Separately, Reps. Pramila Jayapal (D-Wash.) and Debbie Dingell (D-Mich.) urged Trump in a letter “requesting a virtual meeting to discuss proposals for immediately expanding health insurance coverage to uninsured Americans,” such as through Medicare and Medicaid, according to a statement. Jayapal and Dingell are lead sponsors of H.R. 1384, the Medicare for All Act of 2019. Read their letter here
Patient Privacy During Pandemic: Data sharing by big technology companies is helping government officials combat the dizzying spread of the coronavirus by monitoring compliance with social distancing and stay-at-home orders. It’s also putting privacy experts on edge. Companies including Google and Facebook had already been collecting, for advertising purposes, massive volumes of data. And some of them are now stripping data of personal ID markers, aggregating it, and providing it to researchers, public-health authorities and government agencies.
Consumer advocates fear an emphasis on health over privacy could undermine the protection of civil liberties, similar to what happened after 9/11, when the U.S. secretly began collecting mass amounts of information on its own citizens in an effort to track down terrorists. Read more from Ben Brody and Naomi Nix.
Separately on Friday, Senate Democrats asked Apple CEO Tim Cook about how his company is ensuring the privacy of consumers’ health data that’s submitted to Apple’s coronavirus app. Sens. Bob Menendez (D-N.J.), Richard Blumenthal (D-Conn.), Cory Booker (D-N.J.), and Kamala Harris (D-Calif.) asked Cook for more details on the terms of agreement between Apple and federal and state governments, and whether the screening site and app must be HIPAA compliant, Rebecca Kern and Mark Gurman have more.
DOD Encourages Troops Wear Coverings: The Pentagon has issued guidance on personnel wearing face coverings after U.S. health officials recommended the step for the general public. “Effective immediately, to the extent practical, all individuals on DoD property, installations, and facilities will wear cloth face coverings when they cannot maintain six feet of social distance in public areas or work centers,” the policy says. Read more from Steven Geimann.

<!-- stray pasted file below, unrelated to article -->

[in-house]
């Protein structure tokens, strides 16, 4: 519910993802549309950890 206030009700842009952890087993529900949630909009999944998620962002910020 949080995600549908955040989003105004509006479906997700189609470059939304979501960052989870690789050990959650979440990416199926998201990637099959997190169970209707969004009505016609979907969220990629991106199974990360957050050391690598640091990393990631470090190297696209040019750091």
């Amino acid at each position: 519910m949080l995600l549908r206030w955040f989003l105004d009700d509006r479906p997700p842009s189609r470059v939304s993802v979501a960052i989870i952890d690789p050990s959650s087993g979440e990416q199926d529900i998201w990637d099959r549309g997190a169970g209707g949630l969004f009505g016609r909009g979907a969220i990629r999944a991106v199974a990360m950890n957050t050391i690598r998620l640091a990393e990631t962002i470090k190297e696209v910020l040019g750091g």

DOD Cautious Over Virus Patients on Ship: The Defense Department remains cautious about allowing Covid-19 patients on the Navy hospital ship anchored in Manhattan but is reassessing that policy daily, Pentagon spokesman Jonathan Hoffman said Friday. The USNS Comfort is “not an environment built for treating infectious diseases en masse,” Hoffman said. The Comfort, which docked in New York last Monday, was assigned to add 1,000 beds to the city’s capacity with the intention to take virus-free patients, such as trauma victims, in order to free up space in hospitals. Only a handful of New Yorkers are being treated on the Comfort so far, however. Read more from Tony Capaccio, Glen Carey, and Travis Tritten.
Virus Spurs Global Free-for-All Over $597 Billion Medical Trade: Germany’s Vice Chancellor Olaf Scholz has said the shared experience of battling the coronavirus could lead to a “new age of solidarity.” There’s little sign of the crisis bringing nations closer together, though: From India to Europe and the U.S., governments are rushing to get hold of masks, ventilators, gloves and medicines in a free-for-all that’s stoking tensions in a world already stung by globalization. Countries are rushing to introduce export restrictions, contributing to what the World Trade Organization calls a “severe shortage” of goods needed to fight the virus. Read more from Alan Crawford.
Hahn Says China Not Creating Shortages: FDA Commissioner Stephen Hahn said there’s no evidence that any drug is in short supply because China or any another country is blocking key ingredients from flowing into the U.S. market. “We are monitoring that very closely,” Hahn told Fox News yesterday. Some of those shortages may be evident due to spikes in demand for some medications, he said. The FDA maintains a public database of shortages, which can occur for many reasons including manufacturing problems, delays and discontinuations. Read more from Naomi Nix.